WHY THEY RUN THE WAY THEY DO. By Susan Perabo. Simon & Schuster. 195 pages. $24.
Authors of short stories are a mixed breed of poets and novelists. Working in a condensed format, the best short story writers craft compelling characters, witty dialogue and sentences that sing within a few pages. Think of “Runaway” (or any collection) by Nobel Prize winning author Alice Munro or “This is How You Lose Her” by Junot Diaz.
That short stories are not as widely read as novels is unfortunate because a book like Susan Perabo’s “Why They Run The Way They Do” should be known far and wide. Her 12 stories highlight the frailty of relationships and the remarkable ways we love and hurt one another.
Perabo is at a unique stage in her career with the release of her short story collection in 2016 and a novel, “The Fall of Lisa Bellow,” that will be released in 2017.
She says her writing is strengthened by working in different genres, and while the collection was in the works for 14 years, the novel was completed in a year and a half.
Perabo is writer in residence and professor of English at Dickinson College in Carlisle, Pennsylvania, and she is on the faculty of the low-residency MFA program at Queens University in Charlotte, North Carolina.
The first story of the collection, “The Payoff,” highlights the finite agony and ecstasy of middle-school friendships. Anne and Louise are self-proclaimed “freaks” whose long friendship provides them with a sense of belonging. One afternoon, the girls discover something shocking at their school. Louise devises a way to profit from what they’ve seen and Anne reluctantly goes along, sensing a shift between them.
“She gazed at me impatiently, with the look of someone who in two or three years would no longer want to be my friend. We were two weird kids who had leapt from the ship of fools and splashed blindly toward each other, scrambled aboard the same life raft. Perhaps it was only a matter of time before we leapt again and made for separate shores.”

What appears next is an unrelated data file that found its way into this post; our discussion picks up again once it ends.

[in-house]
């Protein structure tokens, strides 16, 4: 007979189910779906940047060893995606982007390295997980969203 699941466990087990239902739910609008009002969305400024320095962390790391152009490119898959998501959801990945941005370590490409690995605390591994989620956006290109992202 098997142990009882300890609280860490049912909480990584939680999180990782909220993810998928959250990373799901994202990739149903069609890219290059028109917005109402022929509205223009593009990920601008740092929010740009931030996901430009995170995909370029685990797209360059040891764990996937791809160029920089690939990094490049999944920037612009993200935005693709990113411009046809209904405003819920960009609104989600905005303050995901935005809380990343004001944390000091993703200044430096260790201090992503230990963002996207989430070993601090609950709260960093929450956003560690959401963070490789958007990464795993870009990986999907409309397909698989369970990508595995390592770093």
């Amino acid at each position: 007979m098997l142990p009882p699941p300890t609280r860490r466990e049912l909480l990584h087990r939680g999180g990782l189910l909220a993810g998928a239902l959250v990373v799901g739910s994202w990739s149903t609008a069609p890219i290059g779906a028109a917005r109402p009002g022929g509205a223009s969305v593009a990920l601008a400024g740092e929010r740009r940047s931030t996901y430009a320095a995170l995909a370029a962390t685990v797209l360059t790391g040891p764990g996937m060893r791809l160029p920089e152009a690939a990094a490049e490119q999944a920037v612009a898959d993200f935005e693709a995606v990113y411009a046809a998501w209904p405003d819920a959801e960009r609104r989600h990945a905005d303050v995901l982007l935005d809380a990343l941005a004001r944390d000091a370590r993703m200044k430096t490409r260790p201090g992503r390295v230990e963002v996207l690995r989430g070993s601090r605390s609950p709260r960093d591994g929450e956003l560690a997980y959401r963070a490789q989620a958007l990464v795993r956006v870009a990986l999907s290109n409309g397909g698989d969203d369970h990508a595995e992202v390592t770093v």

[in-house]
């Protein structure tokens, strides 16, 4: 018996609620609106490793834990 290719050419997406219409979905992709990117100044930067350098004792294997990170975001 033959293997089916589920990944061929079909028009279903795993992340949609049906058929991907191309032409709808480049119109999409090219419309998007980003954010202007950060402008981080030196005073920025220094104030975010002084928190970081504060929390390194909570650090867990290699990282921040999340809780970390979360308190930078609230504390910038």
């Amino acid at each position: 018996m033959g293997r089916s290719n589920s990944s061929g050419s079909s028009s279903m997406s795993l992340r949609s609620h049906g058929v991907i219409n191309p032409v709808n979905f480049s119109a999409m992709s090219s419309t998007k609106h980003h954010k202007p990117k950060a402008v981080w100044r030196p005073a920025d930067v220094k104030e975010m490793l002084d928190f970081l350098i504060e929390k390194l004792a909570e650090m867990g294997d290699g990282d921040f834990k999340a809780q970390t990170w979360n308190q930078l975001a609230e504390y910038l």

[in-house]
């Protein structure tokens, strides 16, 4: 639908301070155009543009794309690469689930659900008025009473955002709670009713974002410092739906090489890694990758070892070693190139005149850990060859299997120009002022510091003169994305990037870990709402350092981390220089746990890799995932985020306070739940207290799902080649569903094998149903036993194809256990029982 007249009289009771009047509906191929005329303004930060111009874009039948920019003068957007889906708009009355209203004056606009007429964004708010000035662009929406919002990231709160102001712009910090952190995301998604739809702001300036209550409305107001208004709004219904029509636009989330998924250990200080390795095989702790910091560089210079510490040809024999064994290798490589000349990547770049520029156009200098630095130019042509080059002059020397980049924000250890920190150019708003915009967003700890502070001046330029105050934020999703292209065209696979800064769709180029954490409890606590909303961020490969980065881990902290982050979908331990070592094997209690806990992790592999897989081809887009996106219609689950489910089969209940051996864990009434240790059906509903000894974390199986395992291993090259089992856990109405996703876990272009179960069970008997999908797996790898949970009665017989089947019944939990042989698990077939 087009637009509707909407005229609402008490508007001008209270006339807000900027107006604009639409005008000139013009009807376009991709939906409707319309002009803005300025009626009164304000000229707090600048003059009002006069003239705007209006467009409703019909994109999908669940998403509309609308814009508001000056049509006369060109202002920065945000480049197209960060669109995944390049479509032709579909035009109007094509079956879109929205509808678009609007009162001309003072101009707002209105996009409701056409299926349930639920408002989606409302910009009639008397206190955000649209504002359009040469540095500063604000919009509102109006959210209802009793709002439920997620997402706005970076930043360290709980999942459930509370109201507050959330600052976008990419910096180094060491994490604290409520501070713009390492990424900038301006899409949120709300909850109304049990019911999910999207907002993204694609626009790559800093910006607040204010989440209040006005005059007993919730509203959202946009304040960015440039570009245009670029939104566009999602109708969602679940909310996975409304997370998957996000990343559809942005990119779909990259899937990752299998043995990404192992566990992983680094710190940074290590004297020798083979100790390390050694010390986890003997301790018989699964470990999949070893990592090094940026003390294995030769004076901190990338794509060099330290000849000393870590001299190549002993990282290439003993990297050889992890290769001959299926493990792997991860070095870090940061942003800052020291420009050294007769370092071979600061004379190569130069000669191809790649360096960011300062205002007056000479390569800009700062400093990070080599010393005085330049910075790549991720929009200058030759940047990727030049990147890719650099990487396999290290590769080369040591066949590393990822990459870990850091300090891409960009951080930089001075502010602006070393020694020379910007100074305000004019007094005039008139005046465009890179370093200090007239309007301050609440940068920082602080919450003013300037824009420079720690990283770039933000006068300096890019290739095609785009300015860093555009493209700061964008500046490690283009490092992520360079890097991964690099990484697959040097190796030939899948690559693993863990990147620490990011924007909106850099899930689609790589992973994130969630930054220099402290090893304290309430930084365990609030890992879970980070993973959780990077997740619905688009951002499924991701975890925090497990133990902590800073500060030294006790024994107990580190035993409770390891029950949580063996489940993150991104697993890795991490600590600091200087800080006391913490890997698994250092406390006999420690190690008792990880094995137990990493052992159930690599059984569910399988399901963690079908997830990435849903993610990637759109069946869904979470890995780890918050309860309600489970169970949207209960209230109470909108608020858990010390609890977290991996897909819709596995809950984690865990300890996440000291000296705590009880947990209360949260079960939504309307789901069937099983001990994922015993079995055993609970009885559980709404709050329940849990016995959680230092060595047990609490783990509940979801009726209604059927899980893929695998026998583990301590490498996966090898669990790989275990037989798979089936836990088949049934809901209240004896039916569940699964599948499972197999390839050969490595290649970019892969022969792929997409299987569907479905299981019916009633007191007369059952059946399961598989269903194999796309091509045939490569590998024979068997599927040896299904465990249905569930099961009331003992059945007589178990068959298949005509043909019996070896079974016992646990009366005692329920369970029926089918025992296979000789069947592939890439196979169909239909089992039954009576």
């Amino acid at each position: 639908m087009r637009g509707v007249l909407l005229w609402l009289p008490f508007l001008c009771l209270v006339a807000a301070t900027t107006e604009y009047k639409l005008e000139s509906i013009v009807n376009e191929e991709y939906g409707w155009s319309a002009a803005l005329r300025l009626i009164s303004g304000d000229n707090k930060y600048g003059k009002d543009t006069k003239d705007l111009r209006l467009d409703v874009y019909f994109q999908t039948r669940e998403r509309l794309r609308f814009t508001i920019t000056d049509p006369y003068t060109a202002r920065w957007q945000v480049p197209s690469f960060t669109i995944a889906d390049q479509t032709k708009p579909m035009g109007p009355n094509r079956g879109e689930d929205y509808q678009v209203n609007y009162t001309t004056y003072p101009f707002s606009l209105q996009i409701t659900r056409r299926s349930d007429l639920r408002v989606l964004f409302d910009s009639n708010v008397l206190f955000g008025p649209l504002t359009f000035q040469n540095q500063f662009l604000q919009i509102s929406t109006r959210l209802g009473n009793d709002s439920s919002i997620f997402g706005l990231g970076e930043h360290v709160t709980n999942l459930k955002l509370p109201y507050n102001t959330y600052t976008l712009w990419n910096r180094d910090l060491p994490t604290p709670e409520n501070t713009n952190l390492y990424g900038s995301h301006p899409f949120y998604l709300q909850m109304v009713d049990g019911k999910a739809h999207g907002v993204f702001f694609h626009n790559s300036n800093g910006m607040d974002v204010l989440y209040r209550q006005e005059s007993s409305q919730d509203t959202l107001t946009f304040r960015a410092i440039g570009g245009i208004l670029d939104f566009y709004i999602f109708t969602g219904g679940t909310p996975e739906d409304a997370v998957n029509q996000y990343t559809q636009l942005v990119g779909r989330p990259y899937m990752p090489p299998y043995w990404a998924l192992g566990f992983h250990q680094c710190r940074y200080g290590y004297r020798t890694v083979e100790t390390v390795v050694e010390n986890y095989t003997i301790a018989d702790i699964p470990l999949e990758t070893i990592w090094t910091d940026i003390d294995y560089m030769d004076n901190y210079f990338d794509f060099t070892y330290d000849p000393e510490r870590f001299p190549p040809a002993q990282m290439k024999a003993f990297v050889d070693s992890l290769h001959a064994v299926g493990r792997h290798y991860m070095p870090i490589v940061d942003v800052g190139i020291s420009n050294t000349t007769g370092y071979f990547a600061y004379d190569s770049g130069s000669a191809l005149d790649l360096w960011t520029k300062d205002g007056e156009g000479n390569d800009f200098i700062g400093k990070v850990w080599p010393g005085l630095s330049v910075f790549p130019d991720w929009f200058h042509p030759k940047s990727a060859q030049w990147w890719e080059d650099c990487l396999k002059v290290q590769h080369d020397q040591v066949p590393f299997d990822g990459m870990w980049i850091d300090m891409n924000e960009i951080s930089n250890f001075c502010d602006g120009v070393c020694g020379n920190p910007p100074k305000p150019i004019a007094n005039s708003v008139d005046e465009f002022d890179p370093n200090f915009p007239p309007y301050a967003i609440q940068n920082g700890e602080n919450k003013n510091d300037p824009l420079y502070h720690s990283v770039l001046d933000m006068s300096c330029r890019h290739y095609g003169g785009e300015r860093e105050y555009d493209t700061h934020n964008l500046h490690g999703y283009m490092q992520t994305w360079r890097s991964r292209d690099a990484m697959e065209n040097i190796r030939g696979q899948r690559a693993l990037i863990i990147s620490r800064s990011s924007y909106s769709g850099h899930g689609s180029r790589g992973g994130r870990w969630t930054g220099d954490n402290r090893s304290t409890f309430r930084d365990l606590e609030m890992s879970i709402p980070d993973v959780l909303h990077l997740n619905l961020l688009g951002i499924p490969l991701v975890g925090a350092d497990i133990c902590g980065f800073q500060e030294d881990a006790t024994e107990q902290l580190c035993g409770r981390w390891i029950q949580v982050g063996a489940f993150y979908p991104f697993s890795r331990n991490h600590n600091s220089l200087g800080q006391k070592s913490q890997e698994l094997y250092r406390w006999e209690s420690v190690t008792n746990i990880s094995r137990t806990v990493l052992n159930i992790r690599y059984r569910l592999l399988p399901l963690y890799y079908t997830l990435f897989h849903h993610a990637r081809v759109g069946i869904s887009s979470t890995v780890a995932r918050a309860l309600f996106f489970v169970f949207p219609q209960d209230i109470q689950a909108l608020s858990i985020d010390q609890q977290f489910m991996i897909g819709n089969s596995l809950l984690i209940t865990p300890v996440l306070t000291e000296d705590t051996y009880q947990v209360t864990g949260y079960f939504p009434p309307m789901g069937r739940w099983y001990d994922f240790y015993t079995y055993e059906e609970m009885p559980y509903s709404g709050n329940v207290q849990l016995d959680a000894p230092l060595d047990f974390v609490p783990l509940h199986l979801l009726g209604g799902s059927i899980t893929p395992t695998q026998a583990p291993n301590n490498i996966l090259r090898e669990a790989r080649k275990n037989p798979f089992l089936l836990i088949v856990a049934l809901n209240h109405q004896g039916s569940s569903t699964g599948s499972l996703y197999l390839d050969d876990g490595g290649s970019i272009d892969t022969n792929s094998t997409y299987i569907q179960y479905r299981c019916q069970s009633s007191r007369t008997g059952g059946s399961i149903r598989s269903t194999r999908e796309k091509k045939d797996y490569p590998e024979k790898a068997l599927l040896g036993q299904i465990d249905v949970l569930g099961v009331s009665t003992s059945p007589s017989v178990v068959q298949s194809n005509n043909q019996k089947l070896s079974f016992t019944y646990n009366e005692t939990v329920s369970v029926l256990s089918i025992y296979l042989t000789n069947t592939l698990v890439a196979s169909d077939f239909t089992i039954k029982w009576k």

Perabo says we use stories to comfort us, and this theory is demonstrated in one of the collection’s strongest stories, “Indulgence,” a tale of a daughter and her dying mother. The two women spend a visit together smoking cigarettes and reminiscing.
In “Life Off My E,” a pair of recently divorced, middle-aged sisters are living together and spending much of their time playing Scrabble. A slightly absurd sense of humor runs through the collection, but it’s most evident in the interactions between these sisters. When one, a recovering alcoholic, meets a man from AA, the other sister feels threatened and jealous.
“Sometimes I wished I had a secret society for the things that had ailed me in life, perhaps a group of others who had been repeatedly attacked by dogs in their own living rooms.”
In “Michael the Armadillo,” Carrie and Dan are a married couple with a young daughter whose obsession over a stuffed armadillo named Michael is distressing. Six years prior, Carrie had an affair with a man named Michael, and she and Dan struggled to put it behind them. They thought they’d succeeded until their daughter is given the toy armadillo who she decides to call Michael, triggering the return of an unpleasant memory.
The flustered and repressed parents try, unsuccessfully, to get rid of Michael until Carrie decides to take things into her own hands. “Okay then, Carrie thought. This was how it was going to be. Okay. Accept. Accept and Adjust.”
For readers who do not typically pick up a book of short stories, take a chance on “Why They Run The Way They Do.” Your risk will be rewarded.